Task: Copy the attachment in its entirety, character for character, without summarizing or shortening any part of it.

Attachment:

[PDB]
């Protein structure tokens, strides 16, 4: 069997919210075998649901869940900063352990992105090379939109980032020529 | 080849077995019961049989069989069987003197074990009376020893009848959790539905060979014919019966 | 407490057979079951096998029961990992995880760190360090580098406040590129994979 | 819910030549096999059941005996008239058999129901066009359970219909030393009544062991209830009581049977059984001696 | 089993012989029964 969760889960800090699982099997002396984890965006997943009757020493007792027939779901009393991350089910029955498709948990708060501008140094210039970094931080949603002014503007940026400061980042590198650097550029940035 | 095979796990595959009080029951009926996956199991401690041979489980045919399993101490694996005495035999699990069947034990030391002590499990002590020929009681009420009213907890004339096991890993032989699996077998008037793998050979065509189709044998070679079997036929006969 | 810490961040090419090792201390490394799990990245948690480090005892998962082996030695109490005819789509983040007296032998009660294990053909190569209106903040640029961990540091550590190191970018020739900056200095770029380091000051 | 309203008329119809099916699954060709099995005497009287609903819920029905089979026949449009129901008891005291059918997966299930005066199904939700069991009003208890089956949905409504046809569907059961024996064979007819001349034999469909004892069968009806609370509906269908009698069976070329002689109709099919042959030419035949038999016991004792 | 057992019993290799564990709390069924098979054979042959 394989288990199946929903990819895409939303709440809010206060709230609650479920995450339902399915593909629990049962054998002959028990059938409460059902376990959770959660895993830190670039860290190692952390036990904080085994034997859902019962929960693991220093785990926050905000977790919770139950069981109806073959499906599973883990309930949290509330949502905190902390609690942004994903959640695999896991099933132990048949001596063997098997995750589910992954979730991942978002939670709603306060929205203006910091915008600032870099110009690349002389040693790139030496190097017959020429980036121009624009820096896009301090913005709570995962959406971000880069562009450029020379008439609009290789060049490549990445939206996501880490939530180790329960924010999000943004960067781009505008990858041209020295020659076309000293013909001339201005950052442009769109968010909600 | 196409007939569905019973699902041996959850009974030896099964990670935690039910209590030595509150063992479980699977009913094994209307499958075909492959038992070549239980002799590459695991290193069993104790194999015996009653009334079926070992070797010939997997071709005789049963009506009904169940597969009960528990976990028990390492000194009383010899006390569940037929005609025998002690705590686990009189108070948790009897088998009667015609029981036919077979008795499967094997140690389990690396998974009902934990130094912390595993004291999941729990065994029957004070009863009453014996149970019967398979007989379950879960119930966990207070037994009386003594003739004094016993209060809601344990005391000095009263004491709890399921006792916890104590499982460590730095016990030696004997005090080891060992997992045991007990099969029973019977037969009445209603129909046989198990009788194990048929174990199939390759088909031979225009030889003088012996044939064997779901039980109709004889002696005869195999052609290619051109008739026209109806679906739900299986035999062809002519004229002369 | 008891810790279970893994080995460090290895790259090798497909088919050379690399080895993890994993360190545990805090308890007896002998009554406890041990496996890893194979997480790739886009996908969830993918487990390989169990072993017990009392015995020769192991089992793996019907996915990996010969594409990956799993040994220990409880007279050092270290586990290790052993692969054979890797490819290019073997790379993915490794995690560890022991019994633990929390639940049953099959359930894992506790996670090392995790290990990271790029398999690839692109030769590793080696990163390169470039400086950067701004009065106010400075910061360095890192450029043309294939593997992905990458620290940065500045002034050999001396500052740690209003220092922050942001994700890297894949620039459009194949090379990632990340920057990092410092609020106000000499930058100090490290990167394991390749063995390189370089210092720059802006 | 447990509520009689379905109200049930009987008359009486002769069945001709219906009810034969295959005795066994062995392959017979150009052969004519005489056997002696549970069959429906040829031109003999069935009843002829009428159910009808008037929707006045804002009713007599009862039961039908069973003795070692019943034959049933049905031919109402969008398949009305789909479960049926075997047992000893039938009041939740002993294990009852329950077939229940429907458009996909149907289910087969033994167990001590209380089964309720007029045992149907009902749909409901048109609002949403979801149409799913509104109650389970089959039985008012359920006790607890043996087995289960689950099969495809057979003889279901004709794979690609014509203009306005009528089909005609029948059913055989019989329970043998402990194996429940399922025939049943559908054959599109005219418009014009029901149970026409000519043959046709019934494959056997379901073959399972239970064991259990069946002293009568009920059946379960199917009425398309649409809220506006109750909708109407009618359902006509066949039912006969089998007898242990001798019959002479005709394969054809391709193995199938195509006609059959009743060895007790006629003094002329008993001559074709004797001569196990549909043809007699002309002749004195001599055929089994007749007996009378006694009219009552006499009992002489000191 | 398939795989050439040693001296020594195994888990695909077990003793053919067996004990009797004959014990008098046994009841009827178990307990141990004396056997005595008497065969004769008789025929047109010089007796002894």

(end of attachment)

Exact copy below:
[PDB]
């Protein structure tokens, strides 16, 4: 069997919210075998649901869940900063352990992105090379939109980032020529 | 080849077995019961049989069989069987003197074990009376020893009848959790539905060979014919019966 | 407490057979079951096998029961990992995880760190360090580098406040590129994979 | 819910030549096999059941005996008239058999129901066009359970219909030393009544062991209830009581049977059984001696 | 089993012989029964 969760889960800090699982099997002396984890965006997943009757020493007792027939779901009393991350089910029955498709948990708060501008140094210039970094931080949603002014503007940026400061980042590198650097550029940035 | 095979796990595959009080029951009926996956199991401690041979489980045919399993101490694996005495035999699990069947034990030391002590499990002590020929009681009420009213907890004339096991890993032989699996077998008037793998050979065509189709044998070679079997036929006969 | 810490961040090419090792201390490394799990990245948690480090005892998962082996030695109490005819789509983040007296032998009660294990053909190569209106903040640029961990540091550590190191970018020739900056200095770029380091000051 | 309203008329119809099916699954060709099995005497009287609903819920029905089979026949449009129901008891005291059918997966299930005066199904939700069991009003208890089956949905409504046809569907059961024996064979007819001349034999469909004892069968009806609370509906269908009698069976070329002689109709099919042959030419035949038999016991004792 | 057992019993290799564990709390069924098979054979042959 394989288990199946929903990819895409939303709440809010206060709230609650479920995450339902399915593909629990049962054998002959028990059938409460059902376990959770959660895993830190670039860290190692952390036990904080085994034997859902019962929960693991220093785990926050905000977790919770139950069981109806073959499906599973883990309930949290509330949502905190902390609690942004994903959640695999896991099933132990048949001596063997098997995750589910992954979730991942978002939670709603306060929205203006910091915008600032870099110009690349002389040693790139030496190097017959020429980036121009624009820096896009301090913005709570995962959406971000880069562009450029020379008439609009290789060049490549990445939206996501880490939530180790329960924010999000943004960067781009505008990858041209020295020659076309000293013909001339201005950052442009769109968010909600 | 196409007939569905019973699902041996959850009974030896099964990670935690039910209590030595509150063992479980699977009913094994209307499958075909492959038992070549239980002799590459695991290193069993104790194999015996009653009334079926070992070797010939997997071709005789049963009506009904169940597969009960528990976990028990390492000194009383010899006390569940037929005609025998002690705590686990009189108070948790009897088998009667015609029981036919077979008795499967094997140690389990690396998974009902934990130094912390595993004291999941729990065994029957004070009863009453014996149970019967398979007989379950879960119930966990207070037994009386003594003739004094016993209060809601344990005391000095009263004491709890399921006792916890104590499982460590730095016990030696004997005090080891060992997992045991007990099969029973019977037969009445209603129909046989198990009788194990048929174990199939390759088909031979225009030889003088012996044939064997779901039980109709004889002696005869195999052609290619051109008739026209109806679906739900299986035999062809002519004229002369 | 008891810790279970893994080995460090290895790259090798497909088919050379690399080895993890994993360190545990805090308890007896002998009554406890041990496996890893194979997480790739886009996908969830993918487990390989169990072993017990009392015995020769192991089992793996019907996915990996010969594409990956799993040994220990409880007279050092270290586990290790052993692969054979890797490819290019073997790379993915490794995690560890022991019994633990929390639940049953099959359930894992506790996670090392995790290990990271790029398999690839692109030769590793080696990163390169470039400086950067701004009065106010400075910061360095890192450029043309294939593997992905990458620290940065500045002034050999001396500052740690209003220092922050942001994700890297894949620039459009194949090379990632990340920057990092410092609020106000000499930058100090490290990167394991390749063995390189370089210092720059802006 | 447990509520009689379905109200049930009987008359009486002769069945001709219906009810034969295959005795066994062995392959017979150009052969004519005489056997002696549970069959429906040829031109003999069935009843002829009428159910009808008037929707006045804002009713007599009862039961039908069973003795070692019943034959049933049905031919109402969008398949009305789909479960049926075997047992000893039938009041939740002993294990009852329950077939229940429907458009996909149907289910087969033994167990001590209380089964309720007029045992149907009902749909409901048109609002949403979801149409799913509104109650389970089959039985008012359920006790607890043996087995289960689950099969495809057979003889279901004709794979690609014509203009306005009528089909005609029948059913055989019989329970043998402990194996429940399922025939049943559908054959599109005219418009014009029901149970026409000519043959046709019934494959056997379901073959399972239970064991259990069946002293009568009920059946379960199917009425398309649409809220506006109750909708109407009618359902006509066949039912006969089998007898242990001798019959002479005709394969054809391709193995199938195509006609059959009743060895007790006629003094002329008993001559074709004797001569196990549909043809007699002309002749004195001599055929089994007749007996009378006694009219009552006499009992002489000191 | 398939795989050439040693001296020594195994888990695909077990003793053919067996004990009797004959014990008098046994009841009827178990307990141990004396056997005595008497065969004769008789025929047109010089007796002894």